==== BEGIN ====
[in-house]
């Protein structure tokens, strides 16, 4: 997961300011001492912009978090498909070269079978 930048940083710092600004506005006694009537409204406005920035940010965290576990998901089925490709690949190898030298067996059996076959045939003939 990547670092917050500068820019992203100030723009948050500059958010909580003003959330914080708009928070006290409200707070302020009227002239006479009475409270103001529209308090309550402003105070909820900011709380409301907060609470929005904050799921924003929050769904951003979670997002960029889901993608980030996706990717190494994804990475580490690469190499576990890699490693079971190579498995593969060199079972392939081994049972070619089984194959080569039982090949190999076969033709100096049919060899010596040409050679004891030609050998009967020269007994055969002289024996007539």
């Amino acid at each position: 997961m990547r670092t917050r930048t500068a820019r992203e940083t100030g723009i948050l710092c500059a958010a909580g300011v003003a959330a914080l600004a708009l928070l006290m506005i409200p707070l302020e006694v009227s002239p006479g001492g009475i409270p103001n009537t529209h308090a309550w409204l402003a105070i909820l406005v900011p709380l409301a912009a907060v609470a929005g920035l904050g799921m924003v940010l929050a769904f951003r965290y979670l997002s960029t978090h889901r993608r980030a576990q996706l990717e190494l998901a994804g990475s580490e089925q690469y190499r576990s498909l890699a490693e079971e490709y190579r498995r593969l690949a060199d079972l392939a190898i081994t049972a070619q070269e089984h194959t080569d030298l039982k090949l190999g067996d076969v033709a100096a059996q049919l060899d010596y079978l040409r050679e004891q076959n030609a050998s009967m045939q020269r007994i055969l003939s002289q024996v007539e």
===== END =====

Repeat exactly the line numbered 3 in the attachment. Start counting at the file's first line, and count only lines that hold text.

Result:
């Amino acid at each position: 997961m990547r670092t917050r930048t500068a820019r992203e940083t100030g723009i948050l710092c500059a958010a909580g300011v003003a959330a914080l600004a708009l928070l006290m506005i409200p707070l302020e006694v009227s002239p006479g001492g009475i409270p103001n009537t529209h308090a309550w409204l402003a105070i909820l406005v900011p709380l409301a912009a907060v609470a929005g920035l904050g799921m924003v940010l929050a769904f951003r965290y979670l997002s960029t978090h889901r993608r980030a576990q996706l990717e190494l998901a994804g990475s580490e089925q690469y190499r576990s498909l890699a490693e079971e490709y190579r498995r593969l690949a060199d079972l392939a190898i081994t049972a070619q070269e089984h194959t080569d030298l039982k090949l190999g067996d076969v033709a100096a059996q049919l060899d010596y079978l040409r050679e004891q076959n030609a050998s009967m045939q020269r007994i055969l003939s002289q024996v007539e």